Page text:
The taxman's longer arm: B.C. Stretches its reach

National Post


All provinces other than Quebec impose a probate tax, levied at death, on the
value of your estate. Property held outside the province, for example real
estate, is generally excluded from the calculation. But, what about intangible
property such as shares, bonds or other securities that are held in electronic
form with your broker --where are they situated?

That was the question facing the B.C. Supreme Court earlier this year.

Bessie Bloom died in 2002 leaving an estate worth $350,000. When her will was
probated, her executor claimed that only $17,000 of the estate was held in
British Columbia since the remaining $333,000 of assets consisted of stocks,
bonds and debentures which were not held in physical certificate format but
rather were purchased by the securities department of the Bank of Nova Scotia
Trust Company in Toronto.

Ms. Bloom's ownership was evidenced by electronic entries in the books of the
securities department of the trust company and electronic entries in the books
maintained by the Canadian Depository for Securities Limited (CDS) located in

The main issue before the B.C. court was whether the phrase "situated in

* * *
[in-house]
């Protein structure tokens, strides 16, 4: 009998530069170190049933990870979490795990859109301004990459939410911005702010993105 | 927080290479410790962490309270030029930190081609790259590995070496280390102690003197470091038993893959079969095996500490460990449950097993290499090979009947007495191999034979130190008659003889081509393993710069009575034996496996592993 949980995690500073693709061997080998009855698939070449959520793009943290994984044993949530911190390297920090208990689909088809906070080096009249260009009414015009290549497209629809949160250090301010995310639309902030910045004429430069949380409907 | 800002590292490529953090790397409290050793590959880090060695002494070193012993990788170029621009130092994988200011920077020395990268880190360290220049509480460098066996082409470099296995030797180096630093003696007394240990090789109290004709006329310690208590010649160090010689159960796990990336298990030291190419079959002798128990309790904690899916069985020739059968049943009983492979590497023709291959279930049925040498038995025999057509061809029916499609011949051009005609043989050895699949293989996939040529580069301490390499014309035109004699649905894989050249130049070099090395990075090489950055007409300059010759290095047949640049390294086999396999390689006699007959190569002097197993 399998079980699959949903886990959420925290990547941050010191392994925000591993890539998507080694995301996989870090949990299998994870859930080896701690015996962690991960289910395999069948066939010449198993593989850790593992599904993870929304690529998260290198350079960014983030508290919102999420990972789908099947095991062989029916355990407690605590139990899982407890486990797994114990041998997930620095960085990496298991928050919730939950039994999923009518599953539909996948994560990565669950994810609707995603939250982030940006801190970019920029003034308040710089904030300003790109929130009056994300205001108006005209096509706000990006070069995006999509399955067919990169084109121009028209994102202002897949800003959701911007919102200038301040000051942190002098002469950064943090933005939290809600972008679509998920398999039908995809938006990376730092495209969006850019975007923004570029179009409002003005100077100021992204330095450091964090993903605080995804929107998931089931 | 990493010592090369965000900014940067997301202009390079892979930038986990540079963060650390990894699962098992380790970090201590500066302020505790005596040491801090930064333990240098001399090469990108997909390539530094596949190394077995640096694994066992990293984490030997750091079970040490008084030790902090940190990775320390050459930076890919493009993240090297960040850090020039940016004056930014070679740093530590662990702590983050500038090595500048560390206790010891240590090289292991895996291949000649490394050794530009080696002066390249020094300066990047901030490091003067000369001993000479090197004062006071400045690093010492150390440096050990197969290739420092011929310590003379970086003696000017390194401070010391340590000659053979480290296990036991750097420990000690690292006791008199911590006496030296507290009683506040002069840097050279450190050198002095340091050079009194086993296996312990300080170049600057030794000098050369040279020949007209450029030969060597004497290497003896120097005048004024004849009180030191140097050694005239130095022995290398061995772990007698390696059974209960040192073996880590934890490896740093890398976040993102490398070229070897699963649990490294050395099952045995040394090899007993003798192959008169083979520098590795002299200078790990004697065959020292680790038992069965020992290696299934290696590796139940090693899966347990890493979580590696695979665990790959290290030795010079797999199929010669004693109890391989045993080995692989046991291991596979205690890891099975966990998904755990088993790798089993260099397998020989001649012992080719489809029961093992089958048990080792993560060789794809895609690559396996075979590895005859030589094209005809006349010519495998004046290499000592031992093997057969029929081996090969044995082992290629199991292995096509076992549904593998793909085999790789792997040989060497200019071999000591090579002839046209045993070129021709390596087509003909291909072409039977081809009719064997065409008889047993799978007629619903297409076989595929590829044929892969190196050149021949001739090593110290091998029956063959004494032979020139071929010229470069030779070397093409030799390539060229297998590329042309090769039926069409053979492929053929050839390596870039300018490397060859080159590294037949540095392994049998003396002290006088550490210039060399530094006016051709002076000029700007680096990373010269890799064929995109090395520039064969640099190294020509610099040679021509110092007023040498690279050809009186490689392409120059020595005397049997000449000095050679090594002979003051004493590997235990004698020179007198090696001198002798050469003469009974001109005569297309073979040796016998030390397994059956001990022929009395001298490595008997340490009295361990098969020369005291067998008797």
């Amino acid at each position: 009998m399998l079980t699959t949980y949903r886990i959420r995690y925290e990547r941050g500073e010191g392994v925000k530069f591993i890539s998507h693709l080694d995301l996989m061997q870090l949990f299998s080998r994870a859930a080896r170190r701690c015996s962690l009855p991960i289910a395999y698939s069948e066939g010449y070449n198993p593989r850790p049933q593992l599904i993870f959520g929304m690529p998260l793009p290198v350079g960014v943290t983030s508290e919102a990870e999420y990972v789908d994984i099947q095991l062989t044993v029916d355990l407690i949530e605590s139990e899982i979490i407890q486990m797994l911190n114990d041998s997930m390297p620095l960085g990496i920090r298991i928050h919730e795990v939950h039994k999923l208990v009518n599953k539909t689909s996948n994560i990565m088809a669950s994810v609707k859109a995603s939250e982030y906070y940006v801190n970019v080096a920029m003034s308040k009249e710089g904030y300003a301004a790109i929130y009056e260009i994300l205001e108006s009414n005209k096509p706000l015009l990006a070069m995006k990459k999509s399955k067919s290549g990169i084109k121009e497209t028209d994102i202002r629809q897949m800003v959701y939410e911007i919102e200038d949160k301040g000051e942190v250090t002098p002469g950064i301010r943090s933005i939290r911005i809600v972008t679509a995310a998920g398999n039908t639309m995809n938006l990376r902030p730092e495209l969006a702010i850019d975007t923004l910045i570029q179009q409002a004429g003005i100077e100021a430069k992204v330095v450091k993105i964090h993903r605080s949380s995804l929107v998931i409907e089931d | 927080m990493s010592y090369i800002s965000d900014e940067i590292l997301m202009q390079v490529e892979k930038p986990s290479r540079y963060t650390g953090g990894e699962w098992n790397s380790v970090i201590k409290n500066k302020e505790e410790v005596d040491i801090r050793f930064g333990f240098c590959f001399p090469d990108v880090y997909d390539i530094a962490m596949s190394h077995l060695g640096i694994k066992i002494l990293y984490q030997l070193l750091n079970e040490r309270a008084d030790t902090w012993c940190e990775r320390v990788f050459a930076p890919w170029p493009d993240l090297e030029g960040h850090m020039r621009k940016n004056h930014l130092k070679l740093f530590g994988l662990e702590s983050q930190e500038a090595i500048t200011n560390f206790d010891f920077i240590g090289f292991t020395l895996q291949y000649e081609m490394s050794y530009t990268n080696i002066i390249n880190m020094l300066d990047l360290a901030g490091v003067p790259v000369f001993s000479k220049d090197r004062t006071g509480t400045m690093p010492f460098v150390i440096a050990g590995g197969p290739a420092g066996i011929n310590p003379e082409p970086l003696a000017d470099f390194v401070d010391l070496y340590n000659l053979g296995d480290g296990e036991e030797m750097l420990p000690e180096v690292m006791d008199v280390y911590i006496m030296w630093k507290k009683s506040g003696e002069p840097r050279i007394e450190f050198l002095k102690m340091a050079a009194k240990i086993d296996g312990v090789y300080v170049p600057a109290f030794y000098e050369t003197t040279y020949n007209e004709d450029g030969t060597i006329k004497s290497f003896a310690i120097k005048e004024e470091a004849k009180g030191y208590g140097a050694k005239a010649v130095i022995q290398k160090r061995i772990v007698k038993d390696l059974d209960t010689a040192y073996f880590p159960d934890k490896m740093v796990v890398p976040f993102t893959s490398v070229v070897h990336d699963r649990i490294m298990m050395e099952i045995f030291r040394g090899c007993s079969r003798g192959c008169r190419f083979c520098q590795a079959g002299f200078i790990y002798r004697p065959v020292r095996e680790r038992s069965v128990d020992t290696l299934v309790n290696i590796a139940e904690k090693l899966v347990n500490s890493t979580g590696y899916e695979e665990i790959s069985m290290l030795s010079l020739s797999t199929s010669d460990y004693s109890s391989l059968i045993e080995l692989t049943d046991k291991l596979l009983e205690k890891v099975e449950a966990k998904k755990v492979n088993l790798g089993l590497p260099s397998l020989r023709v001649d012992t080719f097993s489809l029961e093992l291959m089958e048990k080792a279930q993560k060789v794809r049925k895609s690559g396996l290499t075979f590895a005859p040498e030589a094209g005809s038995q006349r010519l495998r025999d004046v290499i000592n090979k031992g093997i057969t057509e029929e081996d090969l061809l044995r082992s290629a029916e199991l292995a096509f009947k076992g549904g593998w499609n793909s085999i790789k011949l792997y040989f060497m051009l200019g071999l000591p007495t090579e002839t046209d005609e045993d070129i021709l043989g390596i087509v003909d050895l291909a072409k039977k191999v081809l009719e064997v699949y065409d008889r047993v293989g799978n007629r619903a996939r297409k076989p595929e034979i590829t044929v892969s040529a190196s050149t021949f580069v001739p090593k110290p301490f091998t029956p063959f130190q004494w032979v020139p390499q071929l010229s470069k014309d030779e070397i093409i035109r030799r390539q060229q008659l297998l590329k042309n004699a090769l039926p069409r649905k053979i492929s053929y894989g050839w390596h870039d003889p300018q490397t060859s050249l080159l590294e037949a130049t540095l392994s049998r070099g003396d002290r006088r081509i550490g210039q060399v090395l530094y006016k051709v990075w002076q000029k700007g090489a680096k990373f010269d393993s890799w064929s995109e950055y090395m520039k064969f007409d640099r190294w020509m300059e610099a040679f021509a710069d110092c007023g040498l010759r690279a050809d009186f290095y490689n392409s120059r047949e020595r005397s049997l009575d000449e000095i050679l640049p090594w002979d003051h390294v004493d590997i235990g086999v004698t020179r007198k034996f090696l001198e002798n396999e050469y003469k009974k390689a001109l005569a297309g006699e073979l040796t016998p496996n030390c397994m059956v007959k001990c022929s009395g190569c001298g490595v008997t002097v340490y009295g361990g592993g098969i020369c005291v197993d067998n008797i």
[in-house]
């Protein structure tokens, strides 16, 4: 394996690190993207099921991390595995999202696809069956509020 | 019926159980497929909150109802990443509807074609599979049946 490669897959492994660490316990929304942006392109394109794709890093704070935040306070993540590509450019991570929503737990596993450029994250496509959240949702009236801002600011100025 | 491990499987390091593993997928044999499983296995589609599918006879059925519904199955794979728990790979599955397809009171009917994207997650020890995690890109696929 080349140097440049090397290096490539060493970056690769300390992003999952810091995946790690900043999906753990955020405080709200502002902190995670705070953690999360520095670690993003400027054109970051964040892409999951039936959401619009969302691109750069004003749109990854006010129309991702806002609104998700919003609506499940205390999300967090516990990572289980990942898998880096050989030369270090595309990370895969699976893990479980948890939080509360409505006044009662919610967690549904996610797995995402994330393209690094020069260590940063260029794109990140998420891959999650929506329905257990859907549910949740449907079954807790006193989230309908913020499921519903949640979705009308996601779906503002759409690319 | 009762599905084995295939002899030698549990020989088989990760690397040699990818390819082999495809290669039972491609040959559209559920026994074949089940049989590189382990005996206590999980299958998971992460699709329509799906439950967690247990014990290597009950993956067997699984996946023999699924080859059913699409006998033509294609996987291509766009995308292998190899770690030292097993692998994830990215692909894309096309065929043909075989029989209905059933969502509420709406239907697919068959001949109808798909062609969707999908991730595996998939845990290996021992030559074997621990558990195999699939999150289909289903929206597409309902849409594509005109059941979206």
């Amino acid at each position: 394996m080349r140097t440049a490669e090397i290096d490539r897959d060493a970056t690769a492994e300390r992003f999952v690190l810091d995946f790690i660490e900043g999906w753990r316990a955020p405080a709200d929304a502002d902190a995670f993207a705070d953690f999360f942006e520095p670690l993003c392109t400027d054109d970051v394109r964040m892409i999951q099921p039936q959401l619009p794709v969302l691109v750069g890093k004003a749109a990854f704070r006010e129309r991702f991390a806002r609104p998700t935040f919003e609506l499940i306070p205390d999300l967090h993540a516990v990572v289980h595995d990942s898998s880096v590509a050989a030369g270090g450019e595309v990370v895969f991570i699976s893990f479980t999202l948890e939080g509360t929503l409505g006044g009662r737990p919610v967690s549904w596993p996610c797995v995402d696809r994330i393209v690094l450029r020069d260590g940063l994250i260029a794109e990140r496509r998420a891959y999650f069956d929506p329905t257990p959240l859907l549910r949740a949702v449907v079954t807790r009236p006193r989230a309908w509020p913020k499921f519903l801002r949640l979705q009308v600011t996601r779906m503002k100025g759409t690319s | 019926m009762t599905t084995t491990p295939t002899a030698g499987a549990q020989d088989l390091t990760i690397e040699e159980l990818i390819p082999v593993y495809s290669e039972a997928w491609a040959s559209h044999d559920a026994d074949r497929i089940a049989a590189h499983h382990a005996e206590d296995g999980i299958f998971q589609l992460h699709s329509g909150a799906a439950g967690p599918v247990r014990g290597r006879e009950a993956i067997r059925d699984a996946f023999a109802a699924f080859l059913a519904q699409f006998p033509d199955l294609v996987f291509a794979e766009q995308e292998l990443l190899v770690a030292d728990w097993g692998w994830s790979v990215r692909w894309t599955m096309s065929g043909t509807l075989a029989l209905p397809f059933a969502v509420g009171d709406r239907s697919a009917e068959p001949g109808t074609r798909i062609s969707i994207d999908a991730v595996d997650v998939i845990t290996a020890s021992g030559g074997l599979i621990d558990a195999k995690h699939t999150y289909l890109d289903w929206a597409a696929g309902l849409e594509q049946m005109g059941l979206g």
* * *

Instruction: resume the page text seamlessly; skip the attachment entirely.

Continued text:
British Columbia" in B.C.'s Probate Fee Act includes stocks, bonds and
debentures held in electronic format.

The government argued that where securities are held in CDS, there is no
practical way to trace their location. Accordingly, the location of a securities
portfolio should be "where the deceased most likely would have gone to conduct a
securities transaction."

The Court disagreed and concluded that the location of Ms. Bloom's securities
was determined by the physical location of the financial investment intermediary
on whose books the interest was recorded, that being the securities department
of the BNS Trust Company, located in Ontario. As a result, the court concluded
that the securities were not situated in British Columbia and accordingly, not
subject to B.C. probate tax.

Last month, the B.C. government, obviously shocked by this decision and
realizing the potential loss in probate revenues that could arise as a result,
passed "The Miscellaneous Statues Amendment Act" which changed the law
retroactively to Jan. 30, 2004, the date of the Bloom decision.

The B.C. government did so by stating that the value of the estate for
probate purposes will now include "the intangible personal property [of the
deceased] immediately before the date of death, wherever situated."

Is the new B.C. legislation is constitutional? The Constitution gives each
province the power over direct taxation "within the province." Accordingly, each
provincial tax measure has to meet the test of being "within the province."
According to Joel Nitikman, a tax litigator with Fraser Milner Casgrain in
Vancouver, "This legislation covers property you may own in China, Russia or
Timbuktu. You have to wonder, is that really within the province's power to

That question will likely be answered by a constitutional challenge in the
months ahead.